• Create BookmarkCreate Bookmark
  • Create Note or TagCreate Note or Tag
  • PrintPrint
Share this Page URL

Chapter 26. Software Instruments (MIDI) > How to Feed a Hungry GarageBand

26.1. How to Feed a Hungry GarageBand

To record a musical performance in this way, you need some way to feed GarageBand a stream of live musical data. You can do so in any of several ways:

  • Use the onscreen, mouse-clicky keyboard. That is, click the keys of GarageBand's own, built-in, onscreen piano keyboard. Until Apple invents a 10-button mouse, however, this onscreen keyboard limits you to playing only one note at a time. Unfortunately, it's very clunky; it's like playing a piano with a bar of soap.

    But it's free, it's built-in, and it's handy for inputting the occasional slow solo line or very brief musical part.

  • Use your Mac's alphabet keyboard. A great new feature of GarageBand 2 turns your regular typing keyboard into a musical keyboard. You don't get much expressive capability, since pressing the letter keys harder or softer doesn't produce any difference in sound. Still, at least you can play chords this way, and you can use your fingers instead of the mouse.

  • Connect a MIDI controller. MIDI (pronounced "middy"), you may recall from Chapter 23, stands for musical instrument digital interface. It's an electronic language that lets musical equipment and computers communicate over a cable.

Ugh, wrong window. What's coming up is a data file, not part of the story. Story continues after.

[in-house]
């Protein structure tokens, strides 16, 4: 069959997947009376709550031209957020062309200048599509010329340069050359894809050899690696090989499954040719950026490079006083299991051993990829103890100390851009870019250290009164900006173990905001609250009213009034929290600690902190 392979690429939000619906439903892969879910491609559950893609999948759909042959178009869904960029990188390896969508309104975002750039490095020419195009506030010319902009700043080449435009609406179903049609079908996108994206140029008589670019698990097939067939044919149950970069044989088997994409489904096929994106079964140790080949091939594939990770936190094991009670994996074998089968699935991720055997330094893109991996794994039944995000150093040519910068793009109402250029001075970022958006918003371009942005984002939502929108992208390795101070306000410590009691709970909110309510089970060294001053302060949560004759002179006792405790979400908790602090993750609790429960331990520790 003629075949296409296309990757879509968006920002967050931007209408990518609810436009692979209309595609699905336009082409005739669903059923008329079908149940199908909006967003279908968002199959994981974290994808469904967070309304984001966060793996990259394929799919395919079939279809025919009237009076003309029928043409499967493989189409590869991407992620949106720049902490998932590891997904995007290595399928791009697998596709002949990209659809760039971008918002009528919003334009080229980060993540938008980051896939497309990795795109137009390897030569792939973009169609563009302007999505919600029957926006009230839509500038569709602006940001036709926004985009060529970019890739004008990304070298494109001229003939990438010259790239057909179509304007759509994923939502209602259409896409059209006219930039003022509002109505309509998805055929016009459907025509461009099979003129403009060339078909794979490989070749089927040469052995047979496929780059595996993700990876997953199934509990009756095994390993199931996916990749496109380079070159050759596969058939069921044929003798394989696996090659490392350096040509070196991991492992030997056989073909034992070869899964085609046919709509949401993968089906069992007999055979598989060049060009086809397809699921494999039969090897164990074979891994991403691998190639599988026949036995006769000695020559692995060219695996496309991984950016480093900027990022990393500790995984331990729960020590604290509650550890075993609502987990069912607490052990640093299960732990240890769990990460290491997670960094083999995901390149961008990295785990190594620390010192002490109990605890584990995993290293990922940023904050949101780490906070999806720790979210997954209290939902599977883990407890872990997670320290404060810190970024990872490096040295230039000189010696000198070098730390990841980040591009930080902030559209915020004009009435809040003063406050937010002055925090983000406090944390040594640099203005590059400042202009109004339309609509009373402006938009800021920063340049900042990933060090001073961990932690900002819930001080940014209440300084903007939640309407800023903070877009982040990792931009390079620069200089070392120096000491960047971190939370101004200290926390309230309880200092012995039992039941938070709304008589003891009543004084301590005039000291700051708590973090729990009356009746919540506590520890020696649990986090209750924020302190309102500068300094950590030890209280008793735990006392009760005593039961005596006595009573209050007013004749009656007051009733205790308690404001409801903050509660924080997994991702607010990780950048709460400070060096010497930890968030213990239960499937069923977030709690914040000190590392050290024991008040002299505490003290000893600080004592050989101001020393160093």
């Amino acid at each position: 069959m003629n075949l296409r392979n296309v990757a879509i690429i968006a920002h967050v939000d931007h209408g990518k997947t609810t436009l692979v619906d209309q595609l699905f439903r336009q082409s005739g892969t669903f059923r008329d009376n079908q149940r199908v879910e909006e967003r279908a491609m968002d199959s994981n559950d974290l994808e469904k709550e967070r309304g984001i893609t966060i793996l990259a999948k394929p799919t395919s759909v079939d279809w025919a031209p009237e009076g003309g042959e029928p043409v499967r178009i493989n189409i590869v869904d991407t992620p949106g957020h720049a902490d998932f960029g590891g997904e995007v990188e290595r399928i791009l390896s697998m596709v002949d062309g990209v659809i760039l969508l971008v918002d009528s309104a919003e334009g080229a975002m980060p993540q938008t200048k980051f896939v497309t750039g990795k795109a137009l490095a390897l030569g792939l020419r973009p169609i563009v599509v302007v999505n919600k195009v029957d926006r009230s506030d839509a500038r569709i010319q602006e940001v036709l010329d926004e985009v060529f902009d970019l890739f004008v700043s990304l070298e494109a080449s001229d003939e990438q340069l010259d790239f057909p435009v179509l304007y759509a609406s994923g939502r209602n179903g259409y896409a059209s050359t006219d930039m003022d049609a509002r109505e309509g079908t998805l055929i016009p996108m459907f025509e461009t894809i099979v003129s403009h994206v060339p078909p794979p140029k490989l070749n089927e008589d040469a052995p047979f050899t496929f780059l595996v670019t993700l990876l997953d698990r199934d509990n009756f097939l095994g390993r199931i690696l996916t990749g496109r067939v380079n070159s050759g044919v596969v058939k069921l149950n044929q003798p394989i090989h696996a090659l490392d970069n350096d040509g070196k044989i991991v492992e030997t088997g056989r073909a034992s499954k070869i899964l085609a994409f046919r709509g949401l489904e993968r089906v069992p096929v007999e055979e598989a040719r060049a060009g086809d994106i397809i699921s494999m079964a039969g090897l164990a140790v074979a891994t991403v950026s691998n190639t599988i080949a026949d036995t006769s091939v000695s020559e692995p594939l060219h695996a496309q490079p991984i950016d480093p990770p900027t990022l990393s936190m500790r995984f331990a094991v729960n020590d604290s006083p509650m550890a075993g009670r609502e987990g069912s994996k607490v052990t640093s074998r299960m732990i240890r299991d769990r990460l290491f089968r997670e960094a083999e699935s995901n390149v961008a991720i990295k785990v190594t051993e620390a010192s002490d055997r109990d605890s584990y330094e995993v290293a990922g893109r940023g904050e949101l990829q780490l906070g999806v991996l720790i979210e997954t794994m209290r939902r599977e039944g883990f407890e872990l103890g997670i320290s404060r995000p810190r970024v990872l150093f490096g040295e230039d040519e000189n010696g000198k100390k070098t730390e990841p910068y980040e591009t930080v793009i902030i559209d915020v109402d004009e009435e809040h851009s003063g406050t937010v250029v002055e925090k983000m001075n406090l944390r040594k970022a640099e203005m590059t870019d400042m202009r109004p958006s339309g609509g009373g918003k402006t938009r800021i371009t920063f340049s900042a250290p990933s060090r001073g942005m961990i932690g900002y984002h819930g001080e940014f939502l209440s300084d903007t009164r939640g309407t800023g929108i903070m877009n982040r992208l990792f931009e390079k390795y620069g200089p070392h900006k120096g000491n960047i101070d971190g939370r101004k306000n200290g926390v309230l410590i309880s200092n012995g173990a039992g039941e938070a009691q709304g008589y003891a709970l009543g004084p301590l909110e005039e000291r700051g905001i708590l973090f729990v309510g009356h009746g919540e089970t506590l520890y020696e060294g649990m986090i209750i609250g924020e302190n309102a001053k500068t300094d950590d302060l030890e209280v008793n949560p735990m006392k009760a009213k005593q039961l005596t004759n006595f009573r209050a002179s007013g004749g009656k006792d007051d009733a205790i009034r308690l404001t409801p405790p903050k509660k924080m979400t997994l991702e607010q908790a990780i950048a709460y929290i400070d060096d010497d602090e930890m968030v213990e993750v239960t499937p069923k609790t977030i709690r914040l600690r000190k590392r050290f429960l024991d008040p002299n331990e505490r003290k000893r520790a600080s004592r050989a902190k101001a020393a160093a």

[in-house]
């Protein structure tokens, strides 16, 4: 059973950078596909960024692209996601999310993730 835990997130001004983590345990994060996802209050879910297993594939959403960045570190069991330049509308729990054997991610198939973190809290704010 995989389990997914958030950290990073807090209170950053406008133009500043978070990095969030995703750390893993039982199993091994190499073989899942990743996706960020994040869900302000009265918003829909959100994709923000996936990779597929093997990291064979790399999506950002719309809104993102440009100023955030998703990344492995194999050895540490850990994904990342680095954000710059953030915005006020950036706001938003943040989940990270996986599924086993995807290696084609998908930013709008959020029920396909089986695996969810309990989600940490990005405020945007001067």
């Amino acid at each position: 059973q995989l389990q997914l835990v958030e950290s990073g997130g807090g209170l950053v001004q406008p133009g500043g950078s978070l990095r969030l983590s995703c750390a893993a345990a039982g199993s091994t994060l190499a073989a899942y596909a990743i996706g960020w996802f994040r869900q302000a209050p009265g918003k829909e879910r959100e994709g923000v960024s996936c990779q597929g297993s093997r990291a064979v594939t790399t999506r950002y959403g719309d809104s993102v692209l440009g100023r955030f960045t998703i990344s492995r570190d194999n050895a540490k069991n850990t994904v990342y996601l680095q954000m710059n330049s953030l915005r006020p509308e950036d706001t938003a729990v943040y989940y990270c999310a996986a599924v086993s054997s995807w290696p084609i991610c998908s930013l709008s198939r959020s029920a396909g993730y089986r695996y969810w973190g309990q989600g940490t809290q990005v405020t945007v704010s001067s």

Because your Mac is perfectly capable of playing any of hundreds of musical-instrument sounds (like the ones built into GarageBand), you don't really need an electronic keyboard that can produce sounds. All you really need is one that can trigger them.

    That's the point of a MIDI controller; it looks and feels like a synthesizer keyboard, but produces no sounds of its own. It makes music only when it's plugged into, for example, a Mac running GarageBand.

    Apple sells (or, rather, resells) a MIDI controller for $100 called the M-Audio Keystation 49e. If you can live with 49 keys, it's a very nice keyboard. It draws its power directly from your USB jack, so you don't need a power adapter, and it's velocity-sensitive, which means that its keys are touch-sensitive. The harder you play, the louder the piano sound, for example.

  • Connect a MIDI synthesizer. If you already own a MIDI synth—an electronic keyboard that provides an assortment of sounds and has MIDI connectors on the back—there's no point in buying a MIDI controller. You can connect the keyboard directly to your Mac and use it the same way, and simply ignore the keyboard's own sound banks.

    Some synthesizers can connect straight to your Mac with a USB cable. Most, however, require a MIDI interface, a box with nickel-sized MIDI In and Out connectors on one side, and a USB cable for your Mac on the other.



Not a subscriber?

Start A Free Trial

  • Creative Edge
  • Create BookmarkCreate Bookmark
  • Create Note or TagCreate Note or Tag
  • PrintPrint